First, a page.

Analysis of the equilibrium KD values for the TATA boxes in the SNP-containing promoters of the β- and δ-globin genes demonstrates that a 2–2.6-fold decrease in affinity is associated with thalassemia intermedia or thalassemia minor. Affected individuals do not depend on red blood cell transfusions and normally have a good quality of life. Only the 28A>C mutation [17] found in two Kurdish individuals, brothers aged 1.5 years, is associated with thalassemia major: both patients were dependent on red blood cell transfusions. Analysis revealed partial or total lack of normal β-globin mRNAs in them. The use of a vector with a similar mutation (TATAAAA → TATACAA) in HeLa led to a 20-fold decrease in transcription as compared to normal levels [25], which is good agreement with the characteristic that we obtained for the interaction between hTPB and ODN containing this substitution: KD = 300 nM, which is 1/8 as much as the normal affinity. The -29A>G SNP led to a nearly 9-fold decrease in hTBP/TATA affinity (KD = 390 nM) and in that case β-thalassemia intermedia was detected in an individual with a practically normal quality of life. In a work devoted to artificial mutagenesis of the β-globin gene [27], the conclusion was made that 15–30% hTBP/TATA binding is enough for transcription at normal levels. Our quantitative estimates of TBP/TATA binding (see the table 1, β globins) and the mRNA amounts provided in some works [12][18] (KD = 390 nM, 25% of mRNAs; KD = 300 nM, no mRNAs; KD = 87 nM, 10% of mRNAs; KD = 64 nM, 20% of mRNAs, KD = 116 nM, 8–13% of mRNAs; KD = 99 nM, 50% of mRNAs) fail to make us reach the same conclusion and suggest that regulation of β-globin gene transcription in vivo and in vitro occurs on a more integrated and individual basis. We have determined the affinity of hTPB for the TATA boxes in the δ-glodin gene and the εψ-glodin pseudogene with SNPs associated with δ- and α-thalassemia intermedia. The affinity of hTPB to the TATA box is decreased 2.6-fold in δ-thalassemia and is increased 1.3-fold in α-thalassemia.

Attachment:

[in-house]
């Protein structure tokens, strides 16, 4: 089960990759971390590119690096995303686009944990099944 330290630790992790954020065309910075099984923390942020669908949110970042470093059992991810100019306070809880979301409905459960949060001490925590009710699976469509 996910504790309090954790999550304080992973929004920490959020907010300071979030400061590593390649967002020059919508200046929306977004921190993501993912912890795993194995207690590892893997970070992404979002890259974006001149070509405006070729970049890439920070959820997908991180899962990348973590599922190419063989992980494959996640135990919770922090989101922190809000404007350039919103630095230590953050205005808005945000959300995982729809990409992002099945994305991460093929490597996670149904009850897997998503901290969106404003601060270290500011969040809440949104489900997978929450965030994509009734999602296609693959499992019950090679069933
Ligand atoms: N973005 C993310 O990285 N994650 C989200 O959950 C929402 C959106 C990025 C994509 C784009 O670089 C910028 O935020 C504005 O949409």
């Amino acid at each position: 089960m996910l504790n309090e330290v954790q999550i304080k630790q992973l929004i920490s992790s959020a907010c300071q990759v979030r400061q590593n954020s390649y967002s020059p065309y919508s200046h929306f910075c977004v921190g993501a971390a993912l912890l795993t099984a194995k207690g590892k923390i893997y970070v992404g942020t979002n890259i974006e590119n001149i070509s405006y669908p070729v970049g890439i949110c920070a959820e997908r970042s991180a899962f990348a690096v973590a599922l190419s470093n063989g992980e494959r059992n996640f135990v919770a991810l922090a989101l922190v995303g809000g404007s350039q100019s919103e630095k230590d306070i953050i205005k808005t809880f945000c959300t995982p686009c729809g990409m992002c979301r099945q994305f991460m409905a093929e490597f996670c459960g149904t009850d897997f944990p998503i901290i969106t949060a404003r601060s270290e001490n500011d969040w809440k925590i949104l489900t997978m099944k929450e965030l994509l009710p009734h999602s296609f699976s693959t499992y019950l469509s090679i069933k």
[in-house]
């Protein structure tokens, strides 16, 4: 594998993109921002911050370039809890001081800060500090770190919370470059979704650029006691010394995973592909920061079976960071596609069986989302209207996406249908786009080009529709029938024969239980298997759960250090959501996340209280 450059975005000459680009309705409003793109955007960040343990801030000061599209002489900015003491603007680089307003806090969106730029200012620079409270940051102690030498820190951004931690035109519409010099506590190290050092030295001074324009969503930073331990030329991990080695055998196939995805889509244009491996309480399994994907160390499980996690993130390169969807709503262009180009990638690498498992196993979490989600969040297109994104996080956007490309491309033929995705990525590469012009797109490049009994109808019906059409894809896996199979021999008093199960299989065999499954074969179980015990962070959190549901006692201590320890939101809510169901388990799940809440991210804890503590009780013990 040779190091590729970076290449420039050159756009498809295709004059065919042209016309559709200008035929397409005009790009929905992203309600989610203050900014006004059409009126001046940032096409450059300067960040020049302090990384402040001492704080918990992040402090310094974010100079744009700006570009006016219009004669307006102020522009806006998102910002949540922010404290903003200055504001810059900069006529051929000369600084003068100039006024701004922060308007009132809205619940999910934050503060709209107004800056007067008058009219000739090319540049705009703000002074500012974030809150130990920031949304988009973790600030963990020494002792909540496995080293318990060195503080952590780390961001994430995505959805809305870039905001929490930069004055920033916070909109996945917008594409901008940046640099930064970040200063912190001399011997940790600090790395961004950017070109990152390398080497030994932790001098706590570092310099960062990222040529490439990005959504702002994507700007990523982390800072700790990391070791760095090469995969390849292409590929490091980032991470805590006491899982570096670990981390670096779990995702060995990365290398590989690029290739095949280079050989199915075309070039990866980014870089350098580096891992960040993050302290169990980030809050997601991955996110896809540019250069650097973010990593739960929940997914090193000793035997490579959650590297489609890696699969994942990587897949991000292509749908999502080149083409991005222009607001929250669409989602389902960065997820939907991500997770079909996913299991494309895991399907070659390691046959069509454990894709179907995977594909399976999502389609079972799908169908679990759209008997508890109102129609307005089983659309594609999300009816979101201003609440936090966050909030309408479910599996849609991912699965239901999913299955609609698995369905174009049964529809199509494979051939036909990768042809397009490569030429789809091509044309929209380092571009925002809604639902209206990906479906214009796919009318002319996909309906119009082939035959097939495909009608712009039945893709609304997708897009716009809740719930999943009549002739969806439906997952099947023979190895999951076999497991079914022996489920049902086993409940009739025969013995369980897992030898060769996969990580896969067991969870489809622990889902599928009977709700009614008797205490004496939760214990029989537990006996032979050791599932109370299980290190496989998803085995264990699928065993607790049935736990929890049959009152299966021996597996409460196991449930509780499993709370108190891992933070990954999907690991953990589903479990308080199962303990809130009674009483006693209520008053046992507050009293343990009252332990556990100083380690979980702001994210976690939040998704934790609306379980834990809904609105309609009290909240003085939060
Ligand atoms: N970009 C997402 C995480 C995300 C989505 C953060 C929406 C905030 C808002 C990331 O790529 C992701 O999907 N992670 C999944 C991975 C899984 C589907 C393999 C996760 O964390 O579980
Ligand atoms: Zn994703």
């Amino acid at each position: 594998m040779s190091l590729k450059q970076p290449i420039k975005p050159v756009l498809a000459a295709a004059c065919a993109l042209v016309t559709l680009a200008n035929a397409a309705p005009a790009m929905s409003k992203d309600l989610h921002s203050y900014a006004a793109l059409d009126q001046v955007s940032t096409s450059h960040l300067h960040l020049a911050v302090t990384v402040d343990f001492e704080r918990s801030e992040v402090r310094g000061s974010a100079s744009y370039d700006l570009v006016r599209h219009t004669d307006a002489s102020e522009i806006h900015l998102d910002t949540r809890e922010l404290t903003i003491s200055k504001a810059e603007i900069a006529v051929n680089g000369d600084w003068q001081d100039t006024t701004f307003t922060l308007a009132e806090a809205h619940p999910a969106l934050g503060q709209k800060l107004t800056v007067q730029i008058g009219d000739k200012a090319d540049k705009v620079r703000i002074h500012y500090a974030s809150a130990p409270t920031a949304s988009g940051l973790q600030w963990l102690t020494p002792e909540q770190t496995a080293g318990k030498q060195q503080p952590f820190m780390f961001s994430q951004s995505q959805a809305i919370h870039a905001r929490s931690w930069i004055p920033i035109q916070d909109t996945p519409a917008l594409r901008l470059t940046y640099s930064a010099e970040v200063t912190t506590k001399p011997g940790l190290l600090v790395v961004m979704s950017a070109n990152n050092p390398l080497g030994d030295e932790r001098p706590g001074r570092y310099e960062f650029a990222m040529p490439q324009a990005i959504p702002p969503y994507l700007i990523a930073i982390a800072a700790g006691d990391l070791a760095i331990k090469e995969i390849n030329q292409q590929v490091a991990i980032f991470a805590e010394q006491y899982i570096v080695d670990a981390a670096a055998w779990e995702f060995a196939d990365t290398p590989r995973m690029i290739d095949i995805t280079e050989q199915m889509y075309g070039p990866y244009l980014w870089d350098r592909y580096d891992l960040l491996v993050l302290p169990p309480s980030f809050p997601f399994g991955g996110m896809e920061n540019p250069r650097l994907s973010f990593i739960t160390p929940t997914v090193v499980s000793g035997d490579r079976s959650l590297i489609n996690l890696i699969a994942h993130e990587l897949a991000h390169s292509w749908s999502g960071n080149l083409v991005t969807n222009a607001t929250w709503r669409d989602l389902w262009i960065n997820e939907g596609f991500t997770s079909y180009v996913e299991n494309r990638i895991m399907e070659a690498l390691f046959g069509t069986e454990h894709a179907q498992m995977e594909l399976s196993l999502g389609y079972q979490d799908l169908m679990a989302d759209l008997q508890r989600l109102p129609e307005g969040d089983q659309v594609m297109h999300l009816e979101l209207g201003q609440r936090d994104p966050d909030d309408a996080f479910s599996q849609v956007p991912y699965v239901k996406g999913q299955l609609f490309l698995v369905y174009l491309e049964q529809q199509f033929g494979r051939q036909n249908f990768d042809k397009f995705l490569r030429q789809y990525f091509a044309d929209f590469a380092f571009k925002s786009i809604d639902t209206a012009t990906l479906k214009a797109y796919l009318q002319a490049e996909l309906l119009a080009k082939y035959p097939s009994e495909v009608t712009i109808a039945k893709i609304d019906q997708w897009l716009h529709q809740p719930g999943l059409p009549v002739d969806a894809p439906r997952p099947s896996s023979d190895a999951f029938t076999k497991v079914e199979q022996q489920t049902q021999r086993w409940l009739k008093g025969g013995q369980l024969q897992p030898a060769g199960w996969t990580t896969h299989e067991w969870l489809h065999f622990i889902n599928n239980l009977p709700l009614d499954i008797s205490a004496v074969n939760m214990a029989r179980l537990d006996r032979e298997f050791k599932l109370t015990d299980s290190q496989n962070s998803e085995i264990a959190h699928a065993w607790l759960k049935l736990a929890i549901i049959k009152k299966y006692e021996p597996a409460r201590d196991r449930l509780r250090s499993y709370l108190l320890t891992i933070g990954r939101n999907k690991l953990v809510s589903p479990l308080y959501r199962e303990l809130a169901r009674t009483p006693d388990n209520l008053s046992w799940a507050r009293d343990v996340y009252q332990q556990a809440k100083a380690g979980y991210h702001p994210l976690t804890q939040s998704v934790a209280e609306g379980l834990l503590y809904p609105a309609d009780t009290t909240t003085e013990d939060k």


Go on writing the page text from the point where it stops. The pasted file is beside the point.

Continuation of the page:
SNPs in the TATA Boxes of the CYP2A6 (Cytochrome P450) and IL1B (Interleukin-1 Beta) Genes

The products of these genes, nicotine oxidase and proinflammatory cytokine, play a role in carcinogen activation, drug detoxification and the formation of inflammatory cell responses.

In some patients with lung cancer, the -48T>G polymorphism was detected in the TATA box of the CYP2A6 gene promoter [28], and in some, −31C>T in the TATA box of the IL1B gene promoter [29]. The −48T>G substitution destroys the TATA box in the gene encoding nicotine oxidase (CYP2A6) [28] and is associated with increased risk of inflammatory diseases and lung cancer in smokers: the hTBP/TATA affinity is decreased 4.7-fold. When the −31C>T polymorphism in the TATA box of the IL1B gene was the case, we demonstrated that the hTBP/TATA affinity was increased more than fourfold: KD = 29 nM in healthy people and KD = 7 nM in affected people. This increase is because the TATA-box sequence become a consensus sequence and is associated with increased risk of inflammatory diseases and non-small-cell lung carcinoma in a cohort of Norwegian patients [29] and with risk of hepatocellular carcinoma in Japanese patients with chronic hepatitis C virus infection. [30].

SNPs in the TATA Boxes of the SOD1 (Superoxide Dismutase 1) and TPI (Triosephosphate Isomerase) Genes